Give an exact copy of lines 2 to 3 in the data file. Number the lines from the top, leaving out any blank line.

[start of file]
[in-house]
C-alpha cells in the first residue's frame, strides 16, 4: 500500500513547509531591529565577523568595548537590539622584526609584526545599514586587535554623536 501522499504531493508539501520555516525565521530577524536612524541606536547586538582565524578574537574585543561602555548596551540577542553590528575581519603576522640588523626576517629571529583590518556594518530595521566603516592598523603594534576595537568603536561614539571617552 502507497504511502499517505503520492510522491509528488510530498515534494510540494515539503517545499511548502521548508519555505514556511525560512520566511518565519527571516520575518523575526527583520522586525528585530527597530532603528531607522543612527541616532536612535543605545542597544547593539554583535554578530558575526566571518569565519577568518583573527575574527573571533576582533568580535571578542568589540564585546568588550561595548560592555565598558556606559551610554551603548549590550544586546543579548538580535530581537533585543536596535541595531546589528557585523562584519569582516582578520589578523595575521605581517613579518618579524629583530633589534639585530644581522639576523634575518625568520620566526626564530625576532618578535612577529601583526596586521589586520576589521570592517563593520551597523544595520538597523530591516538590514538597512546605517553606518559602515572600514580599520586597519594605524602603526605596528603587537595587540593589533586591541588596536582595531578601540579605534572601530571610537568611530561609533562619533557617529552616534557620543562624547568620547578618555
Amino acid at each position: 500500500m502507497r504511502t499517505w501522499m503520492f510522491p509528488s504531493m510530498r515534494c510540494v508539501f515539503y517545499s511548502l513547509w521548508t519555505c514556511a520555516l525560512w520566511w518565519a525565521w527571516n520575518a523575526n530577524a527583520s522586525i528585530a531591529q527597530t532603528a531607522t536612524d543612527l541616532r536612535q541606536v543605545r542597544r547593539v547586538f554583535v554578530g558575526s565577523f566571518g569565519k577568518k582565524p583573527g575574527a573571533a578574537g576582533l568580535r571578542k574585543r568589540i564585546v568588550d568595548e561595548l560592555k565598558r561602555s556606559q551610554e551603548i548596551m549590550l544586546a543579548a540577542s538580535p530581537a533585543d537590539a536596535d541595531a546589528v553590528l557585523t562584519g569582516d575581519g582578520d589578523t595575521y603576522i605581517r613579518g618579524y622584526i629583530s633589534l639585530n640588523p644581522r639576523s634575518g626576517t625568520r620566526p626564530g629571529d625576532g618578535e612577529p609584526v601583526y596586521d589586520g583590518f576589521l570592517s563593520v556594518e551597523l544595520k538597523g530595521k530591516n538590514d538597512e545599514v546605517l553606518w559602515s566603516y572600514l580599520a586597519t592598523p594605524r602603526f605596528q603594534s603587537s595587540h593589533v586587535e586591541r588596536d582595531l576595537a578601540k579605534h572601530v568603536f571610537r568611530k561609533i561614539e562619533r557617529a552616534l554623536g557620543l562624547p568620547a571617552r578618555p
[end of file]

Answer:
C-alpha cells in the first residue's frame, strides 16, 4: 500500500513547509531591529565577523568595548537590539622584526609584526545599514586587535554623536 501522499504531493508539501520555516525565521530577524536612524541606536547586538582565524578574537574585543561602555548596551540577542553590528575581519603576522640588523626576517629571529583590518556594518530595521566603516592598523603594534576595537568603536561614539571617552 502507497504511502499517505503520492510522491509528488510530498515534494510540494515539503517545499511548502521548508519555505514556511525560512520566511518565519527571516520575518523575526527583520522586525528585530527597530532603528531607522543612527541616532536612535543605545542597544547593539554583535554578530558575526566571518569565519577568518583573527575574527573571533576582533568580535571578542568589540564585546568588550561595548560592555565598558556606559551610554551603548549590550544586546543579548538580535530581537533585543536596535541595531546589528557585523562584519569582516582578520589578523595575521605581517613579518618579524629583530633589534639585530644581522639576523634575518625568520620566526626564530625576532618578535612577529601583526596586521589586520576589521570592517563593520551597523544595520538597523530591516538590514538597512546605517553606518559602515572600514580599520586597519594605524602603526605596528603587537595587540593589533586591541588596536582595531578601540579605534572601530571610537568611530561609533562619533557617529552616534557620543562624547568620547578618555
Amino acid at each position: 500500500m502507497r504511502t499517505w501522499m503520492f510522491p509528488s504531493m510530498r515534494c510540494v508539501f515539503y517545499s511548502l513547509w521548508t519555505c514556511a520555516l525560512w520566511w518565519a525565521w527571516n520575518a523575526n530577524a527583520s522586525i528585530a531591529q527597530t532603528a531607522t536612524d543612527l541616532r536612535q541606536v543605545r542597544r547593539v547586538f554583535v554578530g558575526s565577523f566571518g569565519k577568518k582565524p583573527g575574527a573571533a578574537g576582533l568580535r571578542k574585543r568589540i564585546v568588550d568595548e561595548l560592555k565598558r561602555s556606559q551610554e551603548i548596551m549590550l544586546a543579548a540577542s538580535p530581537a533585543d537590539a536596535d541595531a546589528v553590528l557585523t562584519g569582516d575581519g582578520d589578523t595575521y603576522i605581517r613579518g618579524y622584526i629583530s633589534l639585530n640588523p644581522r639576523s634575518g626576517t625568520r620566526p626564530g629571529d625576532g618578535e612577529p609584526v601583526y596586521d589586520g583590518f576589521l570592517s563593520v556594518e551597523l544595520k538597523g530595521k530591516n538590514d538597512e545599514v546605517l553606518w559602515s566603516y572600514l580599520a586597519t592598523p594605524r602603526f605596528q603594534s603587537s595587540h593589533v586587535e586591541r588596536d582595531l576595537a578601540k579605534h572601530v568603536f571610537r568611530k561609533i561614539e562619533r557617529a552616534l554623536g557620543l562624547p568620547a571617552r578618555p